Purchase of Re-insurance risk outside of re-insurance funds

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packer16
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Purchase of Re-insurance risk outside of re-insurance funds

Post by packer16 » Sat Apr 06, 2019 8:10 am

One the contentions for buying a re-insurance fund is you get pure re-insurance risk, which is true but you can also buy this exposure via insurance companies. If you buy for example Lancashre Re or WR Berkley you are buying a combination of bond risk & re-insurance risk. The re-insurance risk comes from the re-insurance & the bond risk from its short duration investment grade bond portfolios. As noted in previous threads, there is a statement that re-insurance firms have equity risk which on average may be true but if you are buying re-insurers that have an overwhelming majority of its assets in bonds the equity risk should be nominal. If you look at the performance of the above re-insurers in 2008 you can see that when the equity risk showed up, it did not effect these stocks. You need to look at the specifics of the re-insurers versus top level data to get an understanding of these companies.

The liquidity advantage of stocks vs. interval funds cannot be overlooked also. In times of distress, when you would want to re-allocate to more risk assets would be difficult in a interval fund structure to redeem a large amount when others also want to do this but with a stock you can do this very quickly. As I have mentioned before, you also have a cost advantage to going direct via an insurer vs. a fund & the long-term returns bear this out.

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Re: Purchase of Re-insurance risk outside of re-insurance funds

Post by matto » Sat Apr 06, 2019 12:51 pm

packer16 wrote:
Sat Apr 06, 2019 8:10 am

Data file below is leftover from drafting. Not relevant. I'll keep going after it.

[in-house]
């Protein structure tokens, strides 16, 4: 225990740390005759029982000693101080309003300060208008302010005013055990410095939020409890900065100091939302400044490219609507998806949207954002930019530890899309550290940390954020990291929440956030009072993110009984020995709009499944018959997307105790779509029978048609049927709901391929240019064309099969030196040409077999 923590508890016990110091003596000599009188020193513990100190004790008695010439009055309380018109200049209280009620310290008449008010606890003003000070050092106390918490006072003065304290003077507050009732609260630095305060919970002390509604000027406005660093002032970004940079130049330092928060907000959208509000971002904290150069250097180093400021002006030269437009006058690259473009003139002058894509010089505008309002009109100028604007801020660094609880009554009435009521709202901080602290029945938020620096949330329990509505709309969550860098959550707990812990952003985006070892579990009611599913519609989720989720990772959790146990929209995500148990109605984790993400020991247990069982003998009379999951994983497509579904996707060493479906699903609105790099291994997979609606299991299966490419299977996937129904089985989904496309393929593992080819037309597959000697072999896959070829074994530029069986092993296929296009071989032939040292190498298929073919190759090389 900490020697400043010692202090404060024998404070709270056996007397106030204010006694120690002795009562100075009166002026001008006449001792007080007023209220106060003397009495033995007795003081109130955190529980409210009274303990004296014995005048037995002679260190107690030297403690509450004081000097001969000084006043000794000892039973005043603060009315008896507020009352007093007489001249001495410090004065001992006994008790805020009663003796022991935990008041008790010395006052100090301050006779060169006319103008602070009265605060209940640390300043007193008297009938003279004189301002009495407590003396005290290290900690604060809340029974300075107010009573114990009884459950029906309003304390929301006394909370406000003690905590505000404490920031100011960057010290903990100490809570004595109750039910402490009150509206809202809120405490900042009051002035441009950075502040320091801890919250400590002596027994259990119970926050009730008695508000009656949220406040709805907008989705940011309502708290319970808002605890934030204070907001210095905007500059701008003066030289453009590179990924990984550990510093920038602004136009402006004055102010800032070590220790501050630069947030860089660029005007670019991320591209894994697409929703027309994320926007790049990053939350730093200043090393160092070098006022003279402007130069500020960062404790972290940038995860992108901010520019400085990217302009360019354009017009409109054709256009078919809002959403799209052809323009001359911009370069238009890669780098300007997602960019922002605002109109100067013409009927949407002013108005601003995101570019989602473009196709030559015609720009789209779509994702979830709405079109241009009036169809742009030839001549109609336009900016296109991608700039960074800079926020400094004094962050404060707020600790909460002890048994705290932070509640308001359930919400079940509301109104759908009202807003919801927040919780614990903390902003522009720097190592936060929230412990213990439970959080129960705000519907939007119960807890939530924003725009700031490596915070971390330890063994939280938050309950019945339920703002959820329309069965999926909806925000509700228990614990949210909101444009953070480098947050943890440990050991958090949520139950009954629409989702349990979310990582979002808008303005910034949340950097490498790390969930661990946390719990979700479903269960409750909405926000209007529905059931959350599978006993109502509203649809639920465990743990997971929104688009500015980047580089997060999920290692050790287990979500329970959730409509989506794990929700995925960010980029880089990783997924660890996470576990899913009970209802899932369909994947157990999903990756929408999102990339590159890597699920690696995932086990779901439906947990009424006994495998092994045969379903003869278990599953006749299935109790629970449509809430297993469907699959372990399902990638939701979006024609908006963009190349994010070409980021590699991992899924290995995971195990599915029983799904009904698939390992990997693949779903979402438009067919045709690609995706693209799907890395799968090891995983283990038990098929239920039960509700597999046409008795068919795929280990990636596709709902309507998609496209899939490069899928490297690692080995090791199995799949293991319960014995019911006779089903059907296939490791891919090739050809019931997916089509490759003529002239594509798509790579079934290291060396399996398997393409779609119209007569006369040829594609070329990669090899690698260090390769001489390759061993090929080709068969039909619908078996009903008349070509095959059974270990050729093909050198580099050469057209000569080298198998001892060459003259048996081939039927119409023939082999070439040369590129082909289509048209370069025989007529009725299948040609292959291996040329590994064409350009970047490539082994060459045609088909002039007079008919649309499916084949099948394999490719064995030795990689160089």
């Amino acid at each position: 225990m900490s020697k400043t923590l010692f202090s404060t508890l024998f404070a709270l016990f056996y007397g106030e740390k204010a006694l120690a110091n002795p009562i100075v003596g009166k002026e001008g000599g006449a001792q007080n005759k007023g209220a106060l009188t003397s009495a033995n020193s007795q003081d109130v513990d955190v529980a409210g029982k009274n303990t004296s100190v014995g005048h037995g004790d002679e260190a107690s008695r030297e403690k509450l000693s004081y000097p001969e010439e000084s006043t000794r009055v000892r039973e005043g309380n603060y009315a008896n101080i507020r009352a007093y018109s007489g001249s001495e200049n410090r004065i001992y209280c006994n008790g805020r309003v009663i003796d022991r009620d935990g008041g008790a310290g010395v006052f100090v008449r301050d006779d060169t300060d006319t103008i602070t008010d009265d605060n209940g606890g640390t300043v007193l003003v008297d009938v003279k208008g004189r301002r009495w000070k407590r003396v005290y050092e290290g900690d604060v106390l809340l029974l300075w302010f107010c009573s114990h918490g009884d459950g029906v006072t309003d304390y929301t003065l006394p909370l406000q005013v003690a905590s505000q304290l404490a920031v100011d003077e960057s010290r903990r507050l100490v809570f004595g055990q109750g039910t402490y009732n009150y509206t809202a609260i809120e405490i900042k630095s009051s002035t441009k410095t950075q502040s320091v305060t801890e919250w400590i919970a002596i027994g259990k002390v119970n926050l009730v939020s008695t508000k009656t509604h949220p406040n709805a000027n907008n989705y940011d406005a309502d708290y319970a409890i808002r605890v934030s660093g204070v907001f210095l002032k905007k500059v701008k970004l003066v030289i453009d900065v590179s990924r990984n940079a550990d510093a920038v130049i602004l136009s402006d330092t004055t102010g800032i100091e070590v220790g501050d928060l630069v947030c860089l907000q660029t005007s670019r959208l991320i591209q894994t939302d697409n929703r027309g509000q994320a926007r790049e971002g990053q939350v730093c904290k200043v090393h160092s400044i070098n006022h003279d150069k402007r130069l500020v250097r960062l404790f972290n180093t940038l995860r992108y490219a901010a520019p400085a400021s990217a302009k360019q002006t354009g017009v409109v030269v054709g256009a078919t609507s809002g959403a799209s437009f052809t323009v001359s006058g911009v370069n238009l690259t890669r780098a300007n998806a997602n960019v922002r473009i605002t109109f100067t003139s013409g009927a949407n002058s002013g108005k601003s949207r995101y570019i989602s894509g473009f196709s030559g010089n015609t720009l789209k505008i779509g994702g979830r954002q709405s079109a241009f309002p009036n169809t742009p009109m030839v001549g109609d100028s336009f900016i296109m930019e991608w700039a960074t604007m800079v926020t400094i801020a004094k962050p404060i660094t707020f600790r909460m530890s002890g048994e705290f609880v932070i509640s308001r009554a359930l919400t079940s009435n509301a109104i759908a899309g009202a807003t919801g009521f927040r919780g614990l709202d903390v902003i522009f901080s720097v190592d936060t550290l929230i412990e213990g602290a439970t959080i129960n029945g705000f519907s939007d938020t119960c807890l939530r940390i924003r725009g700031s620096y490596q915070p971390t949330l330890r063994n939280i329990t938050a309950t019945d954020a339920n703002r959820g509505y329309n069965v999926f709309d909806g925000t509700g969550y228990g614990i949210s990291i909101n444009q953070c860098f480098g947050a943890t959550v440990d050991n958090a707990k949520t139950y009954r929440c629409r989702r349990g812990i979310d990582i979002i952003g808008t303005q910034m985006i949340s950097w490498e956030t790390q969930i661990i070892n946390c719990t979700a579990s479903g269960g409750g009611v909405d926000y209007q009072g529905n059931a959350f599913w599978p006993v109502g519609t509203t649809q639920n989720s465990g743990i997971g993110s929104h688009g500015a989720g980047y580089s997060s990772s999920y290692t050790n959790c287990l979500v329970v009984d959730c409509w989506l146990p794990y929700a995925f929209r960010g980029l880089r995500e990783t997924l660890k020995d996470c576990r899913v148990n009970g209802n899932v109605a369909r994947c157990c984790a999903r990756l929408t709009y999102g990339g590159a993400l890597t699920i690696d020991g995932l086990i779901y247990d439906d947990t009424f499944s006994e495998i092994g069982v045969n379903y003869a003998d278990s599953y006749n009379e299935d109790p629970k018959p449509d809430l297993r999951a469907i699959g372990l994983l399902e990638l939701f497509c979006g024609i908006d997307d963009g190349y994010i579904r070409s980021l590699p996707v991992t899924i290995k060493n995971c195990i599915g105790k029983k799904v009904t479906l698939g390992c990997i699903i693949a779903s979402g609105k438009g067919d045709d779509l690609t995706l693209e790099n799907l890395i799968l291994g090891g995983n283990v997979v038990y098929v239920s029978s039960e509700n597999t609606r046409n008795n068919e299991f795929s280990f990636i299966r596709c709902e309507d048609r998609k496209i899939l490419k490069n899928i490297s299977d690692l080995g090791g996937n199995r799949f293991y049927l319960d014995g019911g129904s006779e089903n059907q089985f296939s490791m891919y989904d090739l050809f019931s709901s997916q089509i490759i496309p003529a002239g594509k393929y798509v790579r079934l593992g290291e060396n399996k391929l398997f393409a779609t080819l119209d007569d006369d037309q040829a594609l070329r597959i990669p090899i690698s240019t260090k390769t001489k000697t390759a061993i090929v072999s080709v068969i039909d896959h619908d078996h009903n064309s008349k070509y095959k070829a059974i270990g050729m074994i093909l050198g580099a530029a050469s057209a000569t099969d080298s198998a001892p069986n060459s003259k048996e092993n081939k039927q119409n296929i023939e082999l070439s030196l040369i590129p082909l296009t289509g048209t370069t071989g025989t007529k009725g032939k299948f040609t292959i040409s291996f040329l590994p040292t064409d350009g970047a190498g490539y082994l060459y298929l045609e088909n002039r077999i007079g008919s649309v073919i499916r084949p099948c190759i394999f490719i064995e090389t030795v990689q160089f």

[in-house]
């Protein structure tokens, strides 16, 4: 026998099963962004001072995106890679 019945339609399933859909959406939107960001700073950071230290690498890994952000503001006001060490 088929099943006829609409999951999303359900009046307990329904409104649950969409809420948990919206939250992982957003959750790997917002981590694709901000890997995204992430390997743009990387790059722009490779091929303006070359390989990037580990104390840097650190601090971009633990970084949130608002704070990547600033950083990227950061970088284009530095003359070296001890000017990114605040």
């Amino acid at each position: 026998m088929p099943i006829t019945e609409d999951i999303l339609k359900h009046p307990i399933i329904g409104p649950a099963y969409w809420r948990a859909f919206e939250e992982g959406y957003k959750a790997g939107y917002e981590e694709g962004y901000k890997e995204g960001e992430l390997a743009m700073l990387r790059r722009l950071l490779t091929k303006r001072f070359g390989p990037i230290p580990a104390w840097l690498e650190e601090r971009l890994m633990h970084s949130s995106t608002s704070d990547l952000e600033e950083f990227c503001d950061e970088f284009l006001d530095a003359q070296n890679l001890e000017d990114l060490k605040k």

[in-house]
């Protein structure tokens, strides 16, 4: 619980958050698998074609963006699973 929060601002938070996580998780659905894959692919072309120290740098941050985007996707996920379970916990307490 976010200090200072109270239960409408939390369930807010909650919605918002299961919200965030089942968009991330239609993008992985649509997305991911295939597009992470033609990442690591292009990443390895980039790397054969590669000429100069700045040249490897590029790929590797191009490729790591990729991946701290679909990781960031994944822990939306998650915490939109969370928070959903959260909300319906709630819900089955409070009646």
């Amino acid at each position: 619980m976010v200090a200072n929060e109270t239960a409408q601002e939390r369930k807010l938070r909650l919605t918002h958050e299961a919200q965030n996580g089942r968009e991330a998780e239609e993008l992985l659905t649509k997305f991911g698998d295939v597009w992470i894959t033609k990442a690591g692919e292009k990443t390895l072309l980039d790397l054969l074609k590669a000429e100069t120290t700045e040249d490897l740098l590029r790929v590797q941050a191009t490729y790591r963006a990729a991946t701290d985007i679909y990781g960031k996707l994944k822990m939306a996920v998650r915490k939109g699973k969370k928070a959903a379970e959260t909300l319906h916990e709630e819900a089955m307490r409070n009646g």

One the contentions for buying a re-insurance fund is you get pure re-insurance risk, which is true but you can also buy this exposure via insurance companies. If you buy for example Lancashre Re or WR Berkley you are buying a combination of bond risk & re-insurance risk. The re-insurance risk comes from the re-insurance & the bond risk from its short duration investment grade bond portfolios. As noted in previous threads, there is a statement that re-insurance firms have equity risk which on average may be true but if you are buying re-insurers that have an overwhelming majority of its assets in bonds the equity risk should be nominal. If you look at the performance of the above re-insurers in 2008 you can see that when the equity risk showed up, it did not effect these stocks. You need to look at the specifics of the re-insurers versus top level data to get an understanding of these companies.

The liquidity advantage of stocks vs. interval funds cannot be overlooked also. In times of distress, when you would want to re-allocate to more risk assets would be difficult in a interval fund structure to redeem a large amount when others also want to do this but with a stock you can do this very quickly. As I have mentioned before, you also have a cost advantage to going direct via an insurer vs. a fund & the long-term returns bear this out.

Packer
I don't think it matters what the insurance company's balance sheet is. We all hold diversified equity bond portfolios, what's the harm in holding a touch more? The management expenses on the balance sheet are probably relatively low.